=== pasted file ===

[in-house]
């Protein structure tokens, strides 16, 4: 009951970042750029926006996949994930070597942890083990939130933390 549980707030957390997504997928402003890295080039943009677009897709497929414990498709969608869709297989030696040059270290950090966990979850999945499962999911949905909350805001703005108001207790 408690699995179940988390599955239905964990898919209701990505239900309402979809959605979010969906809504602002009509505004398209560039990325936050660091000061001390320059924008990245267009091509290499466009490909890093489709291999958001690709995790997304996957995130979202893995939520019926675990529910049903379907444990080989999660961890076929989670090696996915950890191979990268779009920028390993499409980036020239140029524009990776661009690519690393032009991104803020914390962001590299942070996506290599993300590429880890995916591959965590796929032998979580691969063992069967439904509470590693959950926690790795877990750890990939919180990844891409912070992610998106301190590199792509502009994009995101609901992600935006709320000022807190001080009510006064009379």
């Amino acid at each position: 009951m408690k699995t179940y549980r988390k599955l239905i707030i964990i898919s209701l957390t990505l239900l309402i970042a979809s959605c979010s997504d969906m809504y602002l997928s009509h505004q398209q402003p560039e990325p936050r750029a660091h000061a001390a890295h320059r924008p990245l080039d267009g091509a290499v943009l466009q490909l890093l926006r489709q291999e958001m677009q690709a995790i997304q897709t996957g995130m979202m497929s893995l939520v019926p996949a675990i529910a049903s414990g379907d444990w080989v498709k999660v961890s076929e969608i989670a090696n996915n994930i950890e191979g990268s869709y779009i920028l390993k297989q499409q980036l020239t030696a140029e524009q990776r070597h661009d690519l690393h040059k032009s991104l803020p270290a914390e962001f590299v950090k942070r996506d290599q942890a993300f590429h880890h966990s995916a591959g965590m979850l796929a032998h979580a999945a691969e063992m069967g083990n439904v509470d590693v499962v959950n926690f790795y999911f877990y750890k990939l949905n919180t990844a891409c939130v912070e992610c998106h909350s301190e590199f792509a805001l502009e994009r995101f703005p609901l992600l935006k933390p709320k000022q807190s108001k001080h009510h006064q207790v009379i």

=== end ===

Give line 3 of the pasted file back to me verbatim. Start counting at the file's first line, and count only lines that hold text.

């Amino acid at each position: 009951m408690k699995t179940y549980r988390k599955l239905i707030i964990i898919s209701l957390t990505l239900l309402i970042a979809s959605c979010s997504d969906m809504y602002l997928s009509h505004q398209q402003p560039e990325p936050r750029a660091h000061a001390a890295h320059r924008p990245l080039d267009g091509a290499v943009l466009q490909l890093l926006r489709q291999e958001m677009q690709a995790i997304q897709t996957g995130m979202m497929s893995l939520v019926p996949a675990i529910a049903s414990g379907d444990w080989v498709k999660v961890s076929e969608i989670a090696n996915n994930i950890e191979g990268s869709y779009i920028l390993k297989q499409q980036l020239t030696a140029e524009q990776r070597h661009d690519l690393h040059k032009s991104l803020p270290a914390e962001f590299v950090k942070r996506d290599q942890a993300f590429h880890h966990s995916a591959g965590m979850l796929a032998h979580a999945a691969e063992m069967g083990n439904v509470d590693v499962v959950n926690f790795y999911f877990y750890k990939l949905n919180t990844a891409c939130v912070e992610c998106h909350s301190e590199f792509a805001l502009e994009r995101f703005p609901l992600l935006k933390p709320k000022q807190s108001k001080h009510h006064q207790v009379i």